From an editorial in the New York Times, November 10, 1860. The Times quotes James Madison on the topic of secession:
The Southern Disunionist journals are laying great stress on their assumed right to secede. They are very fond of asserting that this is only a partnership of States from which any one member may secede at will.
They forget, apparently, that this very question was raised and decided before the adoption of the Constitution. New-York was unwilling to accept that instrument and join the Union which it created, unless she could terminate her connection with it at pleasure. Her proposal was to join for five or six years, with the right then to withdraw if she desired.
ALEXANDER HAMILTON was inclined to favor the compromise, and wrote to MADISON in regard to it from Poughkeepsie July, 1788, in these terms:
“You will understand that the only qualification will be the reservation of a right to recede, in case our amendments have not been decided upon, in one of the modes pointed out by the Constitution, within a certain number of years, perhaps five or seven. If this can, in the first instance, be admitted as a ratification, I do not fear any further consequences. Congress will, I presume, recommend certain amendments to render the structure of the Government more secure. This will satisfy the more considerate and honest opposers of the Constitution, and with the aid of them will break up the party.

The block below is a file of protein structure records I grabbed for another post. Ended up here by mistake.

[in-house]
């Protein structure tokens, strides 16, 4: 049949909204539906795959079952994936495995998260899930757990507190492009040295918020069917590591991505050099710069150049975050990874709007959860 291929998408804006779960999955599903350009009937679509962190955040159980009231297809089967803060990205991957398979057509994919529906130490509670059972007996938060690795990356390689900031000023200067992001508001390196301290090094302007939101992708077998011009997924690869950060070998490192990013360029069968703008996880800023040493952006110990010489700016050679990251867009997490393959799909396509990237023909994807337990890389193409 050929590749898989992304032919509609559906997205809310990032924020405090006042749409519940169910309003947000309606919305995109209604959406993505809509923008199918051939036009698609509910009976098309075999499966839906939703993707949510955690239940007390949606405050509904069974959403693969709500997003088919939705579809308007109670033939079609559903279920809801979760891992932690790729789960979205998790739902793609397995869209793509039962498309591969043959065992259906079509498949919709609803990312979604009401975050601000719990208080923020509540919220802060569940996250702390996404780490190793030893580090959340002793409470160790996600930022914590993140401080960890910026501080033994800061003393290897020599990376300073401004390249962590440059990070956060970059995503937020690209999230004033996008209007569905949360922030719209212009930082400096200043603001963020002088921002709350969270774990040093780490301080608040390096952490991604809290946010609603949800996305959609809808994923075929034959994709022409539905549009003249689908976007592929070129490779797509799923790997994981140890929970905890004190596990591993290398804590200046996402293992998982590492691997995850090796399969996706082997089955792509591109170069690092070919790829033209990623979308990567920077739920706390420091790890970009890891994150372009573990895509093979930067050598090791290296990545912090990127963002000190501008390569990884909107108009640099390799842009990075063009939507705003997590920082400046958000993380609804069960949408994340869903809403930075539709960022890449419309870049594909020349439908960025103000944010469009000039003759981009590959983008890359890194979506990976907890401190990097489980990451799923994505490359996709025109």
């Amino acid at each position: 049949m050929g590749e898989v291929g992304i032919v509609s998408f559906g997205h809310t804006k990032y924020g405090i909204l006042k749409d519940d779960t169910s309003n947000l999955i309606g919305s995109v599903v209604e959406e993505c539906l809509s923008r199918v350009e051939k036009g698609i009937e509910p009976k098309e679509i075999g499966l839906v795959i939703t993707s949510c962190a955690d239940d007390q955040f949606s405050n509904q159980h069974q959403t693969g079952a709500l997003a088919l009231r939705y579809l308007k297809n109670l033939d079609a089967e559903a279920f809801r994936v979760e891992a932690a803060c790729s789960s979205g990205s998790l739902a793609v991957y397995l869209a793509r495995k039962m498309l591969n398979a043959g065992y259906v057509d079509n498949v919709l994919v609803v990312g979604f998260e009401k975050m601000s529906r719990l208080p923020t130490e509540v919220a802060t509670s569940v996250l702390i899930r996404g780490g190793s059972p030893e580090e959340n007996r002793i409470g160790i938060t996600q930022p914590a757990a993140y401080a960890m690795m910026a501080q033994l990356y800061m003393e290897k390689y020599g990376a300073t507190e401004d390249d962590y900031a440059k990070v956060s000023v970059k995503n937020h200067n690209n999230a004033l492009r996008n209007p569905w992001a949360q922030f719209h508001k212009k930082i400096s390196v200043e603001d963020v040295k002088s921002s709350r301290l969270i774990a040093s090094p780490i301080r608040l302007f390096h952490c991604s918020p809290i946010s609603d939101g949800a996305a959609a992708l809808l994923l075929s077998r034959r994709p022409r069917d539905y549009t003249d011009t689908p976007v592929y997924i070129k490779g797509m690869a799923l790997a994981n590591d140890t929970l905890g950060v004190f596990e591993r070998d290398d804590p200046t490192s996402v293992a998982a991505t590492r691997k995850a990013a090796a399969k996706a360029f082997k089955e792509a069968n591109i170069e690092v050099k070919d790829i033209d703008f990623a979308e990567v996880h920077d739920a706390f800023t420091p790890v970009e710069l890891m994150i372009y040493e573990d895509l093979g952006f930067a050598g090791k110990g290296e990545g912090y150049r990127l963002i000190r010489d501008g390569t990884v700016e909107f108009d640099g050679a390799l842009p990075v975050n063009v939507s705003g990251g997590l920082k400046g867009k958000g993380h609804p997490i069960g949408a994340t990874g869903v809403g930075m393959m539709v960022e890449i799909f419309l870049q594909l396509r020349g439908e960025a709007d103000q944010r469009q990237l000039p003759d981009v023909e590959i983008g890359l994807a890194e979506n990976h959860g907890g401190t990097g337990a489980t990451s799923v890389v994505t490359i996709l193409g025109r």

Yours, affectionately, A. HAMILTON,”
And here is MADISON’s reply:
NEW-YORK, Sunday evening.
MY DEAR SIR: Yours of yesterday is this instant at hand, and I have but a few minutes to answer it. I am sorry that your situation obliges you to listen to propositions of the nature you describe. My opinion is that a reservation of a right to withdraw, if amendments be not decided on under the form of the Constitution within a certain time, is a conditional ratification: that it does not make New-York a member of the new Union, and consequently that she should not be received on that plan.
Compacts must be reciprocal; this principle would not in such case be preserved. The Constitution requires an adoption in toto and FOREVER. It has been so adopted by the other States. An adoption for a limited time would be as defective as an adoption of some of the articles only. In short, any condition whatever must vitiate the ratification. What the new Congress, by virtue of the power to admit new States, may be able and disposed to do in such a case, I do not inquire, and I suppose that is not the material point at present. I have not a moment to add more than my fervent wishes for your success and happiness. The idea of reserving the right to withdraw was started at Richmond, and considered as a conditional ratification, which was itself abandoned — worse than rejection.
Yours, JAMES MADISON.